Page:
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You could forgive Isaac Griffith if he suffered from boredom throughout this football season. After watching the Homestead senior wide receiver mess around with East Noble defenders for 48 minutes on Friday, one got the sense that not only Griffith, but the Spartans in general could catch a severe case of malaise.
I think that the main thing for us is that we need to be focused,” Griffith said. “We need to stay on top of everything. We can't let up for any team.”
Homestead (3-0, 1-0 Northeast Hoosier Conference) opened league play on Friday with a 65-21 thumping of East Noble, but Spartan coach Chad Zolman said it was anything but easy – at least for most of the game.
“That did not feel like a blowout until the third quarter,” Zolman said. “At halftime, I challenged them a little bit because our play was sloppy.”
Over the past two seasons, Homestead has beaten the Knights (2-1, 0-1) by a combined 114-24. And it isn't just East Noble that is at the mercy of an incredibly balanced Spartan squad, it's everyone that Homestead has faced. Zolman's team is winning games by an average of 60-13.
“We've just got to be able to step up and keep playing the way that we are playing right now,” Griffith said.
Griffith certainly needs to keep playing the way that he is playing right now. The Indiana University recruit shred the Knight secondary with seven receptions for 171 yards and three touchdowns. His longest reception was a 53-yard strike fired by senior quarterback Matt Skowronek (19 of 24, 299 yards, five touchdowns, three interceptions).
Griffith does what he is supposed to do, which is first and foremost catch the ball, but that is only the beginning of the excitement that he creates. He can dart, burst, stop, run, change direction, burst again… you get the picture. Once he is in the secondary, he looks like a squirrel on Coliseum Boulevard during rush hour and few defenders can get two hands on him, let alone a clean shot.
“In high school, (catching the ball) is a big deal,” Zolman said. “When the ball is up there, I feel pretty confident that most of our receivers will go catch it. Isaac has some athleticism that God has blessed him with. He can move laterally faster than any kid that we've seen and then get back to full speed.”
The scary part for the rest of the NHC is that the Spartans would still be doing this if Griffith stood on the sidelines all game. What part of the Homestead attack do you want to dissect first?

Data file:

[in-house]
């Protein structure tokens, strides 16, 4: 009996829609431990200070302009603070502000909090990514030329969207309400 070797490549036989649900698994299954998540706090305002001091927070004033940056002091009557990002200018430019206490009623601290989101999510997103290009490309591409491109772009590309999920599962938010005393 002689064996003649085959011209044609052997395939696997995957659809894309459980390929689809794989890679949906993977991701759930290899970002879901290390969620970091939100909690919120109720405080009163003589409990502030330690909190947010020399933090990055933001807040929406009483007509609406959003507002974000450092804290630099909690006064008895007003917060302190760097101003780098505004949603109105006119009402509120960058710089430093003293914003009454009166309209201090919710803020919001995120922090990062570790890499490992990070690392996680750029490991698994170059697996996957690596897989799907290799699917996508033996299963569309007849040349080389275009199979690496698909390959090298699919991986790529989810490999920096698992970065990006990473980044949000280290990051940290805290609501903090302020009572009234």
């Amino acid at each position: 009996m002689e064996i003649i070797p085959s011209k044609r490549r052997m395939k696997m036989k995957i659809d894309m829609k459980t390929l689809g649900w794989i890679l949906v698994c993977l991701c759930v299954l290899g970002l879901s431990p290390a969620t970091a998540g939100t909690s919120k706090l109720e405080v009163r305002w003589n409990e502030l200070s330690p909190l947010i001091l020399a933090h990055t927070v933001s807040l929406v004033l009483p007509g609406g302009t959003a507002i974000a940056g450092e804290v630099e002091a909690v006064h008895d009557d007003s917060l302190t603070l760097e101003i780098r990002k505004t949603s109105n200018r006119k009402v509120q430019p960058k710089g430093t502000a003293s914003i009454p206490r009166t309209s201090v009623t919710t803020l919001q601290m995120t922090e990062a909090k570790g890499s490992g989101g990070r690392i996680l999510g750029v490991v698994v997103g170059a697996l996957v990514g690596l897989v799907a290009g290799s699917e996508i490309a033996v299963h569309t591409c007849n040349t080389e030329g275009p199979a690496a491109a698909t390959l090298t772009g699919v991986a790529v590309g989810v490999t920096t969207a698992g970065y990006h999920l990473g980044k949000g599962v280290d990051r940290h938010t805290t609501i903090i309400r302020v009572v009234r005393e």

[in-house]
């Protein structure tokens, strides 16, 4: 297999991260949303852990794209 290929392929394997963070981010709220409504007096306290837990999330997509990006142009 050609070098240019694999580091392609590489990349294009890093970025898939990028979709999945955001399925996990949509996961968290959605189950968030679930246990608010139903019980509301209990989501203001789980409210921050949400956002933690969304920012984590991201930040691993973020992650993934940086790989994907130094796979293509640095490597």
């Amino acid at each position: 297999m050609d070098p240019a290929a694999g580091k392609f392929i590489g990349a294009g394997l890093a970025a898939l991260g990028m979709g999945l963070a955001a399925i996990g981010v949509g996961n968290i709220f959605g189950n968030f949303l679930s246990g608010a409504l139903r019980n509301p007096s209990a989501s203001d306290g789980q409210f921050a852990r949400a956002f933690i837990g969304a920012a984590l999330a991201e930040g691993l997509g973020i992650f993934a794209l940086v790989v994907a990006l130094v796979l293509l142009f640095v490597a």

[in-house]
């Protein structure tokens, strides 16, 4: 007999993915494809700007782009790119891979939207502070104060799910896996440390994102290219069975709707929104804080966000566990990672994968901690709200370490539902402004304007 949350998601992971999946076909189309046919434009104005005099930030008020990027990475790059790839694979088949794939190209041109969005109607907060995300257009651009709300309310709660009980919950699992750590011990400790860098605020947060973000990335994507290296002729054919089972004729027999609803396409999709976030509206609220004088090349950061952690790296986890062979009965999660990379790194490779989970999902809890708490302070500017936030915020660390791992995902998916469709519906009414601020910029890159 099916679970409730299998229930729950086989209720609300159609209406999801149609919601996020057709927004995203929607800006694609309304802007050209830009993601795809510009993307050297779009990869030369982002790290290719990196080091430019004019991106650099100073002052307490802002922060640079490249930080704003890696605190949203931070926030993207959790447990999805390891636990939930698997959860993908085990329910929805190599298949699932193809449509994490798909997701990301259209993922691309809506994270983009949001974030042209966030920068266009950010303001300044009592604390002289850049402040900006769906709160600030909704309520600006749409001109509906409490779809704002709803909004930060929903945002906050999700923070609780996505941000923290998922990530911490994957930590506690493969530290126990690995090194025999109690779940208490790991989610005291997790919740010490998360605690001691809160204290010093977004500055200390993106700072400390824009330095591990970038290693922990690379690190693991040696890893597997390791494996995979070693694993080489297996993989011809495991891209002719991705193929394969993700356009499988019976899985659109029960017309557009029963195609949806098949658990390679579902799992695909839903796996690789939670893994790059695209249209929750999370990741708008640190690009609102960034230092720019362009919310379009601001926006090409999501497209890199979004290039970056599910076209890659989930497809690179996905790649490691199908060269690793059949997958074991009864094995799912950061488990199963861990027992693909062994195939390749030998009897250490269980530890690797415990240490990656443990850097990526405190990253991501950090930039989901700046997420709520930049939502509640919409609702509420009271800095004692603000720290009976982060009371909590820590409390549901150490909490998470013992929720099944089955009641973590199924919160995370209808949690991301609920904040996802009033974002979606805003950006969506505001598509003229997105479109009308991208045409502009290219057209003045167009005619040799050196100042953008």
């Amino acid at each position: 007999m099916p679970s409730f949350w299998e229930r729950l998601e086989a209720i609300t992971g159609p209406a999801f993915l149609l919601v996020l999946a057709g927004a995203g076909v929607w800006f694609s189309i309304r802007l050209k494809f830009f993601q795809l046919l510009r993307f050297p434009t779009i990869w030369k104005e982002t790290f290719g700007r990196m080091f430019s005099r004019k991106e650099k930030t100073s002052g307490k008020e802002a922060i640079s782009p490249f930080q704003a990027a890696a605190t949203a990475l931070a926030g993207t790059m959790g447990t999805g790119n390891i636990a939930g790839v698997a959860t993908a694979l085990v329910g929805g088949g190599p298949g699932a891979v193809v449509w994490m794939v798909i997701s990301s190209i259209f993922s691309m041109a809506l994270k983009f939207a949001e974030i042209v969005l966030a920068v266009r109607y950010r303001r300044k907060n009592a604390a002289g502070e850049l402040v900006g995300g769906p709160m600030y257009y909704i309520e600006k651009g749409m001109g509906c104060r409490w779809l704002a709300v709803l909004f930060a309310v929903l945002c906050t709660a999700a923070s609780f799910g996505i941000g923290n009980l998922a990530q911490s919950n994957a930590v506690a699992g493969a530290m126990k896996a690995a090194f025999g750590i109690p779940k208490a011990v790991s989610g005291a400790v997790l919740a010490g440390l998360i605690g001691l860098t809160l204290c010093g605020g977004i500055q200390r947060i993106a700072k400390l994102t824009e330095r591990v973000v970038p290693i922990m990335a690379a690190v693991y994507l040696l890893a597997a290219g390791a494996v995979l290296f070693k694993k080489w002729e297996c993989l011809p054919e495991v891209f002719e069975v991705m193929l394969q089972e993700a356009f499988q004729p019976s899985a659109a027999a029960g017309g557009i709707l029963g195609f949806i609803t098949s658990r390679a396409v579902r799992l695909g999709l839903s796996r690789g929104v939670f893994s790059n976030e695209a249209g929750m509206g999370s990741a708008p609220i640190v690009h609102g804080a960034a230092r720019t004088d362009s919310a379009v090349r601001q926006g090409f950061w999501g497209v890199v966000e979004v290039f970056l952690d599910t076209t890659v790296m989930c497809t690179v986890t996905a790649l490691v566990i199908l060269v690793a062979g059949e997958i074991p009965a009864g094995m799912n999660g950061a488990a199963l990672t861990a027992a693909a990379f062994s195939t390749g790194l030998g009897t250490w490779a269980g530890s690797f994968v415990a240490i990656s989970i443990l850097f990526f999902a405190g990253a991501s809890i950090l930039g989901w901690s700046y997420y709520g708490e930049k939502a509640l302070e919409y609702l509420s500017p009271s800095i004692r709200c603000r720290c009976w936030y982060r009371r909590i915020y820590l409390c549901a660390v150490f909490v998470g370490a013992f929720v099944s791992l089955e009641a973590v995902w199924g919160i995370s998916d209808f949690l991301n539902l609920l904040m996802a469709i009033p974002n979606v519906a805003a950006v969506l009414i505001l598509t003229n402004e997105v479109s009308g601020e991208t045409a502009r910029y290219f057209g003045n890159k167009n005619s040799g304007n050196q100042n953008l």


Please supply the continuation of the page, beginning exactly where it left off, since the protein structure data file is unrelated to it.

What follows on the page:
The offense is so balanced that the IHSAA probably wants to intercede to save the self-esteem of opposing defenses.
Homestead has other receivers such as Seth Coate (four receptions, 76 yards, one score) and Conner Houser (three catches for a 9.7 yard per catch average).
The Spartans have a pair of running backs (Grayson Bastin and Frank Martin) that combined for 242 yards and a pair of touchdowns.
The defense blocked a punt for a safety, intercepted a pair of passes from East Noble quarterback Nic Weimer (19 of 36 for 262 yards, one touchdown), and sacked Weimer once.
And let's not forget the Spartan special teams.
Knight speedster Brandon Mable was able to return just one kick the entire night because Spartan kicker Nolan McMahon boomed the ball into the end zone every time but once.
“Nolan has as big of a leg as we've ever seen here,” Zolman said. “To (force the defense) start at the 20 is a huge advantage defensively. It's a weapon.”
Both Griffith and Zolman talked about their team's lack of focus in the first half, and the Spartans did lack discipline as they were flagged for numerous penalties. But a halftime talk got them back on track (Homestead scored 37 points in the third quarter) and there doesn't seem to be any slowing this team down in the near future.
“In the beginning of the game, we weren't as focused,” Griffith said. “We made a few mistakes and had a few penalties. That really stopped our momentum offensively and defensively. But after the speech at halftime, we really focused and did what we could.”